but if it's a "time to time" thing, and the person fundamentally likes the community and direction of the congregation, that's different.

leaving sure beats staying and trying to kick the pastor out, if you ask me.

lj said...

Diane, I completely agree about the differences issue. And I know that many people tough out pastors they don't like because they were part of the congregation long before the pastor came and intend to be there still when the pastor moves on. I get that, too.

I think I'm reacting more to the "how to find a church" question rather than the how to stay in a church where you've been for a long time. And I suppose I'm reacting because I'm having trouble feeling at home in the churches I visit these days. So I feel a great deal of sympathy for the folks who wander in and out of our congregations, with enthusiasm early on, which seems to dry up at the first difficulty. It really is like dating. You get excited at first and then start taking a more realistic look ... sigh.

pj said...

Hey! Look at me! I didn't grow up in church, so I have no choice but to shop.

I've been going to my local UCC for a few months now. Not every Sunday, but maybe every other. I love the pastor -- especially her sermons. She's absolutely wonderful.

But, I don't love singing hymns. It's never going to feel right to me. They're all sort of 'Little House on the Prairie' to my ears. And sometimes I think I might prefer the Episcopal church, for the ritual and music and schmaltz. (Haven't tried it, though.) Right now, I really like the people I've met at the UCC.

My church just re-opened its nursery room, by the way. It must be hard for small mainline churches to spend money on this stuff when they've only got one or two little ones turning up (and not every week at that!) Whereas the big "Christian Worship Center" down the road has everything... including PowerPoint presentations (prob'ly) and a seriously ugly building. Can't go there. Nope.

Shop away, LJ. What can you do? I'm sure God doesn't mind where you go. Besides, admit it. You like trying new things. :)

more cows than people said...

thanks for this perspective and may you find a faith community that feels like home soon.

and glad my sugar abstinence could be inspiring for you. (((LJ)))

lj said...

PJ, you're right. I do like trying out stuff. I could probably go somewhere different every week and enjoy the experience. But to extend the dating metaphor, it does get tiresome after a while if what you really want is a cozy, dependable relationship.

MC, I wasn't completely successful today, but closer than usual. (with the sugar, that is. for church I was back to FLC.)

Diane said...

lj, I hear you on the wandering too. maybe if I wasn't the pastor, I'd have a hard time finding a church that feels like "home." I know as a pastor I always feel bad when someone wanders out... not exactly like "taking it personally," but more like, "what could I/we have done differently?" That's what I want to know. And of course sometimes there's really nothing...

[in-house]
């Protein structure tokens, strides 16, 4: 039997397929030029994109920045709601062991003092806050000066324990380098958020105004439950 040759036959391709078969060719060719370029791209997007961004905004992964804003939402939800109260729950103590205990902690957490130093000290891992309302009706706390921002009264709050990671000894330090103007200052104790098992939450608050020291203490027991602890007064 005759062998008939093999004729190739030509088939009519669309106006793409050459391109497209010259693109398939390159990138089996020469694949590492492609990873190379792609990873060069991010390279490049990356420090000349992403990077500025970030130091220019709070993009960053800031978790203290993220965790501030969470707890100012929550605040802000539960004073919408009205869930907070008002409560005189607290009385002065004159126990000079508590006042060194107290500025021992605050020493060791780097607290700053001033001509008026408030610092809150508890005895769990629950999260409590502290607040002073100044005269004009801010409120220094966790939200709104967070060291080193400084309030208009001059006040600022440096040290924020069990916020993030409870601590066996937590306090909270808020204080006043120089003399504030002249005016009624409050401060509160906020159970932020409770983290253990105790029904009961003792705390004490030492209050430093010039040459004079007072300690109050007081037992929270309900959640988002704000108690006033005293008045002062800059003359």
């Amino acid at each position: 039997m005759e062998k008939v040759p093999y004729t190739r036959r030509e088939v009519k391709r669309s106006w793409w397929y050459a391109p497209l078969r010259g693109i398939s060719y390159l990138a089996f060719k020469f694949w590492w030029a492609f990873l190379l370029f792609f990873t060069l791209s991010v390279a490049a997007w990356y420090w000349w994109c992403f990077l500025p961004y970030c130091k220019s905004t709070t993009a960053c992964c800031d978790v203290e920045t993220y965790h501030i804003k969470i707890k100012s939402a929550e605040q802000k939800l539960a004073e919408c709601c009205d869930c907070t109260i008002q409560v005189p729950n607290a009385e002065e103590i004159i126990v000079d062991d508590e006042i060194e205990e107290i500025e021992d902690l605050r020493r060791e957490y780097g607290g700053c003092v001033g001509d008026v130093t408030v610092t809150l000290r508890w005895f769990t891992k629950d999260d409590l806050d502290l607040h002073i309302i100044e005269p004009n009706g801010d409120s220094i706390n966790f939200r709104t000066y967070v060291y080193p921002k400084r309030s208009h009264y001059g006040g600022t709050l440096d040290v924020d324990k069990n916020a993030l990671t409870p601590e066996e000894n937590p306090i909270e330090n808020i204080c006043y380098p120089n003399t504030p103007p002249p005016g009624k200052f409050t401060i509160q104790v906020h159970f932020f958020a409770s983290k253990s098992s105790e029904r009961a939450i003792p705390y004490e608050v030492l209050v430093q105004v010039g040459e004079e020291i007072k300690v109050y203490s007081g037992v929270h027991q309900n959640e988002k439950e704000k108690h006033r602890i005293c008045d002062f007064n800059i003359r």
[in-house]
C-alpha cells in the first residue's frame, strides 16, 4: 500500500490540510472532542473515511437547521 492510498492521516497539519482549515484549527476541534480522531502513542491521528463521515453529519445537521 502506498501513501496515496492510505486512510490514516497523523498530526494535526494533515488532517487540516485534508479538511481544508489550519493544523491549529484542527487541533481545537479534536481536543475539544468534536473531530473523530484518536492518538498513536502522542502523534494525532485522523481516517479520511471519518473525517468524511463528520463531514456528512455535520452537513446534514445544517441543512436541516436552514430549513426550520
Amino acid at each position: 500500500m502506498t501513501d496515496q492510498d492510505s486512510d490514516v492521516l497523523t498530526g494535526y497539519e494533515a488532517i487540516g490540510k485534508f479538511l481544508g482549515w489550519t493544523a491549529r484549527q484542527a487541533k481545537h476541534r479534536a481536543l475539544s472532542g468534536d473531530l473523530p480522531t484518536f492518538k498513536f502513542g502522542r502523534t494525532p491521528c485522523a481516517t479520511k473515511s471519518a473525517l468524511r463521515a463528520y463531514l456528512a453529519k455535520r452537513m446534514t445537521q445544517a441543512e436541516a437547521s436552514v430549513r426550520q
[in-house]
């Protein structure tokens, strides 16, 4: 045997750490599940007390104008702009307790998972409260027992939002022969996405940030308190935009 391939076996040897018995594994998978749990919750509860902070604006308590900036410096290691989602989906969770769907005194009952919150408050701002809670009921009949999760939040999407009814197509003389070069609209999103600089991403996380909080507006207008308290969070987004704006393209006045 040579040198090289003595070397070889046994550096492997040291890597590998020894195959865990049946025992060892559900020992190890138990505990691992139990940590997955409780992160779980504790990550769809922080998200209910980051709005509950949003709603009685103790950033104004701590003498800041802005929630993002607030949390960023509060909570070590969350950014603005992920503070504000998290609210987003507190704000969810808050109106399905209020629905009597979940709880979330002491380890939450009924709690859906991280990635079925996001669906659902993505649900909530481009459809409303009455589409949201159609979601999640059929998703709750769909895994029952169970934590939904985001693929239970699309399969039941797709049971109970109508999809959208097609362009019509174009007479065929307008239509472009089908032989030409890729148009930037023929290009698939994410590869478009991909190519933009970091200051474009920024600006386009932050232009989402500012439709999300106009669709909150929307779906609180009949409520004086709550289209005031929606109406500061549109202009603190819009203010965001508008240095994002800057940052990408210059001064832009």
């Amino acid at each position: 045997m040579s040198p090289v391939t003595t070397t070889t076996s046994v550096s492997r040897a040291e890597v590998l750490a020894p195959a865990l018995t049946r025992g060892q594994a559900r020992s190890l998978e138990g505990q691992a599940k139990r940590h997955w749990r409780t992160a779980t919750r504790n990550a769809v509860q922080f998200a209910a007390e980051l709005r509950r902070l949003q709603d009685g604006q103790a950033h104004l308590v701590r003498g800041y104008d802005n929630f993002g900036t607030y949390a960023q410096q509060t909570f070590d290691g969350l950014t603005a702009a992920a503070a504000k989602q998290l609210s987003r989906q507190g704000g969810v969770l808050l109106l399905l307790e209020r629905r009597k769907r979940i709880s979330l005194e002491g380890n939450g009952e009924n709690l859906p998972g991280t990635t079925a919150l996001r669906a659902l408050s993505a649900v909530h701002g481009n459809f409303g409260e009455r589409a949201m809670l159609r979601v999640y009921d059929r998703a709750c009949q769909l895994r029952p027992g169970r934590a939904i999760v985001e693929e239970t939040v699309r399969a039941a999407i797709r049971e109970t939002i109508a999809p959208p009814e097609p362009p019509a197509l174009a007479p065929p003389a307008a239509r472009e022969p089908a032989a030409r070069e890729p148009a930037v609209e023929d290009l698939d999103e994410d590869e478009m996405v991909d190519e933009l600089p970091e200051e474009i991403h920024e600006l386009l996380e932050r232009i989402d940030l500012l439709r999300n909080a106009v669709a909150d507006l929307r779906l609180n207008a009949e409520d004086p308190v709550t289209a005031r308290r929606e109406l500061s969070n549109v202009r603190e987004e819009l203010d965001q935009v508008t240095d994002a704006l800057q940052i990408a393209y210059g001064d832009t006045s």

Wormwood's Doxy said...

to state that agreement with the pastor should not be a criteria for whether one stays active in a church is an unrealistic and, frankly, disingenuous statement.

I totally agree with this. And I wish you luck in both parts of your dating life!

I've got serious issues with my current rector, but I don't feel I can go church-dating because of my kids. It's a great environment for them, if not for me.

Fortunately, every other week I can go to church at my Dear Friend's--and I get what I need there. But I wish I wasn't so divided....

pj said...

it does get tiresome after a while if what you really want is a cozy, dependable relationship.

Oh yes. It's good to have a home base, with a little freedom to wander. May all our dating be successful. :)

lj said...

Diane, yeah, I'm not sure it's about doing things differently. I'm a believer in evangelism -- there is good news to share and we ought to be finding ways of making it more widely accessible. Plenty of churches need to broaden their scope and be less cliquey. But, there's also a chemistry thing. For some folks, it either works or doesn't.

WD, waahhh. I want a Dear Friend. ;-)

PJ, I feel like I should make a snide comment here, but I can't think of any that wouldn't be too ... well, revealing.

Wormwood's Doxy said...

WD, waahhh. I want a Dear Friend. ;-)

Well, you know what I had to go through to get this particular one, so I hope you find yours a little easier... ;-)

PJ---I, too, am refraining from the snide remark.

lj said...

Indeed, dear Doxy. If anyone deserves her current happiness, it is you. Drink it in!

(I'll watch from the wings with sighs and sweet hope. Though I think the Hafiz poem below is still calling to me for now.)

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Laura C said...

LJ,
you're lucky that you're in a place where you can church shop or date or whatever it is you want to call it. (Hang around? Worship? Sample the flavors? Browse?)

In times when I haven't been serving a congregation regularly - which have gone on for pretty long stretches - I have really enjoyed getting to pick and choose from the whole buffet line. You can get a pretty nutritious meal, actually.

As for your young one, I don't have a lot of ideas, but I definitely hope there's a community where he is welcomed and nurtured and cherished!

Can the two happen simultaneously? I will look forward to finding out from you...
Peace,
Laura C in NY